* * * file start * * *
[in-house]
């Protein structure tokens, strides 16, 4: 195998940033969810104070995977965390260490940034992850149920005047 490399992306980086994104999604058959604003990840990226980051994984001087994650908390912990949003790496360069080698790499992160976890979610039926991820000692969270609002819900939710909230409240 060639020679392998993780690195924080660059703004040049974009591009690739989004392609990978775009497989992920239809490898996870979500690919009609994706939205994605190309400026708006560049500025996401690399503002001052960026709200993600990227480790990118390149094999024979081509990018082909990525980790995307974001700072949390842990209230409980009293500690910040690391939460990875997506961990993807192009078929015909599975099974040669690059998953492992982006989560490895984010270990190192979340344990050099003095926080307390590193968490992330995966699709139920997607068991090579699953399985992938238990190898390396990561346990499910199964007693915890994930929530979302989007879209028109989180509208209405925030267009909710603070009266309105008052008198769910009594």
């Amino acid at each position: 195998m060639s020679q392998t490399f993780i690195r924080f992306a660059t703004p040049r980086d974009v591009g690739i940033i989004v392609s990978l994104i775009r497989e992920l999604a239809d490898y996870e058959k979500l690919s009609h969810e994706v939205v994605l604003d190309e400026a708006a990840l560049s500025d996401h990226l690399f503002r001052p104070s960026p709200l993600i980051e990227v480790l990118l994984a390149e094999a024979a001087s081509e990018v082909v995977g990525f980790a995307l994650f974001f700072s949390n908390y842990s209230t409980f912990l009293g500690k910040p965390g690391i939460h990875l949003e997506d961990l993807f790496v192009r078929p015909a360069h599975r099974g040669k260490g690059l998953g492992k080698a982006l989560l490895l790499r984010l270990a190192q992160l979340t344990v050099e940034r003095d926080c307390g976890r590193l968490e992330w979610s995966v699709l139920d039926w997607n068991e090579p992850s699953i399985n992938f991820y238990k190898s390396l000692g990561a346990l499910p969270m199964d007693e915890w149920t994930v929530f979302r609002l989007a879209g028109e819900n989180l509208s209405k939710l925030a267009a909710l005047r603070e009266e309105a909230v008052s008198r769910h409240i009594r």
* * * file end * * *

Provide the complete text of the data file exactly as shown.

[in-house]
């Protein structure tokens, strides 16, 4: 195998940033969810104070995977965390260490940034992850149920005047 490399992306980086994104999604058959604003990840990226980051994984001087994650908390912990949003790496360069080698790499992160976890979610039926991820000692969270609002819900939710909230409240 060639020679392998993780690195924080660059703004040049974009591009690739989004392609990978775009497989992920239809490898996870979500690919009609994706939205994605190309400026708006560049500025996401690399503002001052960026709200993600990227480790990118390149094999024979081509990018082909990525980790995307974001700072949390842990209230409980009293500690910040690391939460990875997506961990993807192009078929015909599975099974040669690059998953492992982006989560490895984010270990190192979340344990050099003095926080307390590193968490992330995966699709139920997607068991090579699953399985992938238990190898390396990561346990499910199964007693915890994930929530979302989007879209028109989180509208209405925030267009909710603070009266309105008052008198769910009594």
């Amino acid at each position: 195998m060639s020679q392998t490399f993780i690195r924080f992306a660059t703004p040049r980086d974009v591009g690739i940033i989004v392609s990978l994104i775009r497989e992920l999604a239809d490898y996870e058959k979500l690919s009609h969810e994706v939205v994605l604003d190309e400026a708006a990840l560049s500025d996401h990226l690399f503002r001052p104070s960026p709200l993600i980051e990227v480790l990118l994984a390149e094999a024979a001087s081509e990018v082909v995977g990525f980790a995307l994650f974001f700072s949390n908390y842990s209230t409980f912990l009293g500690k910040p965390g690391i939460h990875l949003e997506d961990l993807f790496v192009r078929p015909a360069h599975r099974g040669k260490g690059l998953g492992k080698a982006l989560l490895l790499r984010l270990a190192q992160l979340t344990v050099e940034r003095d926080c307390g976890r590193l968490e992330w979610s995966v699709l139920d039926w997607n068991e090579p992850s699953i399985n992938f991820y238990k190898s390396l000692g990561a346990l499910p969270m199964d007693e915890w149920t994930v929530f979302r609002l989007a879209g028109e819900n989180l509208s209405k939710l925030a267009a909710l005047r603070e009266e309105a909230v008052s008198r769910h409240i009594r």